The Biblical, Catholic, and Occult View of Mary

By: Dr. John Ankerberg, Dr. John Weldon; ©2000
This article looks at what the Roman Catholic Church teaches about Mary, and compares that with what the Bible tells us. The authors also examine the messages in the “Marian apparitions”—appearances of “Mary” to various people throughout the world.

The Biblical, Catholic, and Occult View of Mary

Among all the women in history, none have been more venerated than Mary, the mother of Jesus. However, this veneration can be almost exclusively attributed to the influence of the Catholic Church. For example, one of the most powerful men in the world today is Pope John Paul II. In his new book, Crossing the Threshold of Hope, which has sold in the tens of millions of copies, he refers to his “total abandonment to Mary” and to having chosen the following slogan as the motto for his papacy, “Totus Tuus” (“I am com­pletely yours, O Mary”).[1]

But who is Mary, according to the Bible? Mary is the young virgin woman who was chosen by God to bear the Messiah into the world (Mt. 1:18-25; Lk. 1:27-32, 39-41). Al­though Mary was “greatly troubled” (Lk. 1:29) by the angel’s announcement of her chosen role, she faithfully submitted to God’s will: “May it be to me as you have said” (Lk. 1:38). Throughout her life, she was amazed at the privilege God had given her. When she visited Elizabeth and heard Elizabeth prophesy amazing things about her child, she said, “My soul glorifies the Lord and my spirit rejoices in God my Savior” (Lk. 1:46–47). When Jesus was born and the shepherds worshipped Him and told of their angelic visitation (what the angels had told them about Jesus), “Mary treasured up all these things and pondered them in her heart” (Lk. 2:19). At Jesus’ dedication in the temple, she was even more awed over the prophecies given about her child (Lk. 2:23).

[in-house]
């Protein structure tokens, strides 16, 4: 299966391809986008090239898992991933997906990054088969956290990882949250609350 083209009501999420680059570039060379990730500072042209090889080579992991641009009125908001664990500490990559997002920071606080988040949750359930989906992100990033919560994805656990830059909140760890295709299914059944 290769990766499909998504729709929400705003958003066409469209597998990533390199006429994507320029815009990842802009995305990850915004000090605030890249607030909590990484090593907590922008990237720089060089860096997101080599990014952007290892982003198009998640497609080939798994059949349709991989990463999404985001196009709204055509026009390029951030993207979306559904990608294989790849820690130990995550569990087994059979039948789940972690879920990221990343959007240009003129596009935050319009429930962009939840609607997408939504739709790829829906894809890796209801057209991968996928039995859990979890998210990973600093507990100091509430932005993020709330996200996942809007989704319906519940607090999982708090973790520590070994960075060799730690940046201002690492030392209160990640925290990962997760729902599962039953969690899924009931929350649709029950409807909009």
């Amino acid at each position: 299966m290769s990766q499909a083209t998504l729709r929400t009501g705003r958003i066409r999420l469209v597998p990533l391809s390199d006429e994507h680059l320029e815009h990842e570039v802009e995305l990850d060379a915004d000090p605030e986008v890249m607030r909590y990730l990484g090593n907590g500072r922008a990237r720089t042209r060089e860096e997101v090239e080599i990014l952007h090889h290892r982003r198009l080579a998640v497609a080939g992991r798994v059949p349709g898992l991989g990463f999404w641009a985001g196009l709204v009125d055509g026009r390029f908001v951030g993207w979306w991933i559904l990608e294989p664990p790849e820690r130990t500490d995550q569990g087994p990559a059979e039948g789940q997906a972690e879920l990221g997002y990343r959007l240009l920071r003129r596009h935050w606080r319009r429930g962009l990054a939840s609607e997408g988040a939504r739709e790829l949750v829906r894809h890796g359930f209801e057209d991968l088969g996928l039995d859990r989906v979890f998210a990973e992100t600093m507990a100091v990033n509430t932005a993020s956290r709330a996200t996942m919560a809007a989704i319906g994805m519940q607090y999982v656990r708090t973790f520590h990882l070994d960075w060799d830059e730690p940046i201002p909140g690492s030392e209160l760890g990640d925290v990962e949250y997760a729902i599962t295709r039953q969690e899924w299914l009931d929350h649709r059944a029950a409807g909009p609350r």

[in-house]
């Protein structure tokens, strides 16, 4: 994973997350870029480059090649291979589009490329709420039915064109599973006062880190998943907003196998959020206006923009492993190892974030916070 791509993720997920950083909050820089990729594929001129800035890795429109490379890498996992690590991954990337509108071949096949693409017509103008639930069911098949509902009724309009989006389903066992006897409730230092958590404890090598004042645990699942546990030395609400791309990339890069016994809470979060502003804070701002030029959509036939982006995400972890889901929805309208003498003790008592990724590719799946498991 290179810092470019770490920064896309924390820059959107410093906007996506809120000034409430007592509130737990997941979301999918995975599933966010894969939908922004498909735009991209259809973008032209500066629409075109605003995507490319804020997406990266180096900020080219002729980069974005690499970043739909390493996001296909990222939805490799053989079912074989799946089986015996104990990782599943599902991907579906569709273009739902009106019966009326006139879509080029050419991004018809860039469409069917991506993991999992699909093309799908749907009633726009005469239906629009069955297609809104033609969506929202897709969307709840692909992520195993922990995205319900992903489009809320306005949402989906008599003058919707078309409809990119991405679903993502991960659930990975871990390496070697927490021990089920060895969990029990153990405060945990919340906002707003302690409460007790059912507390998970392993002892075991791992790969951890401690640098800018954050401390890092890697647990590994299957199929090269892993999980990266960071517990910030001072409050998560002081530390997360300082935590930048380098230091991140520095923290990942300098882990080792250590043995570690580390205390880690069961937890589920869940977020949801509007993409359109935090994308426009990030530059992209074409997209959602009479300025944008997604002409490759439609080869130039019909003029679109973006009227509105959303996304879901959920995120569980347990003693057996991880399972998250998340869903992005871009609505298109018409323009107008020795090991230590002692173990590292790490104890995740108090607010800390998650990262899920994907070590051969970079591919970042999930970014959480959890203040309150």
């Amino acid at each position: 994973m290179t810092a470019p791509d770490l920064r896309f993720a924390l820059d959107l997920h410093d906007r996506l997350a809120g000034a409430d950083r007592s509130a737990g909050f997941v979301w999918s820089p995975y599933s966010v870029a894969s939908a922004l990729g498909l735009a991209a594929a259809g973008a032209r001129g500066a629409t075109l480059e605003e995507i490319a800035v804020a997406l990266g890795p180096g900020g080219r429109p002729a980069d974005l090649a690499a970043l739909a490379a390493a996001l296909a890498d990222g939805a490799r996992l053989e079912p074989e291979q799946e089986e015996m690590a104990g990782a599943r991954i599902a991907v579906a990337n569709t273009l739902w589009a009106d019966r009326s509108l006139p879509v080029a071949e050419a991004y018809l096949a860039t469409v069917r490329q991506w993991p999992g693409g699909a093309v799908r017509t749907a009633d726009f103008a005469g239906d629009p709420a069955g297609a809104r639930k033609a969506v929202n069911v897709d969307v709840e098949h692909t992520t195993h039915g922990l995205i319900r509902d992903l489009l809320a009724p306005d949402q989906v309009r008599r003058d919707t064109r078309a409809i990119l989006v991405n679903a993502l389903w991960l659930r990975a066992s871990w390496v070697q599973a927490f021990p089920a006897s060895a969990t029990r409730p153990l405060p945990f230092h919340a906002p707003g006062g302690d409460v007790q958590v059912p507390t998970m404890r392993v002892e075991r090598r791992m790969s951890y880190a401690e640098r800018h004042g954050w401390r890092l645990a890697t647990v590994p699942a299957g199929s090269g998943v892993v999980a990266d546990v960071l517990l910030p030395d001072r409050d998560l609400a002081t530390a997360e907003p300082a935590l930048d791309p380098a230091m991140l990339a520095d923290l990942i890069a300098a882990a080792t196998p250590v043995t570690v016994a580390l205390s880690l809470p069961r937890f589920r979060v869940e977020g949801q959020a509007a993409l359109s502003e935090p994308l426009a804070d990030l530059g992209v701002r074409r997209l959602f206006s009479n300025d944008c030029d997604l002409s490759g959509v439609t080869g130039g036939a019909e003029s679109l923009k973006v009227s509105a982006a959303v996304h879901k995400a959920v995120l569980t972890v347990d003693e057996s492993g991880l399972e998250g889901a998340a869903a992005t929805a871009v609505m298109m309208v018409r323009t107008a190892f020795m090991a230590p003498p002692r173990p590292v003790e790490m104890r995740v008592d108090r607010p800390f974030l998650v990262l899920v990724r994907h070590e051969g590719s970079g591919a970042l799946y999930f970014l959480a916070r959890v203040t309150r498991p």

Thus, the biblical portrait of Mary is of a godly woman who was, not surprisingly, often taken aback in her role as Jesus’ mother. But was she in any way unique or different from the rest of the human race? According to the Bible, she was different only in her earthly role as Jesus’ mother; otherwise, she had no special graces, powers, or abilities.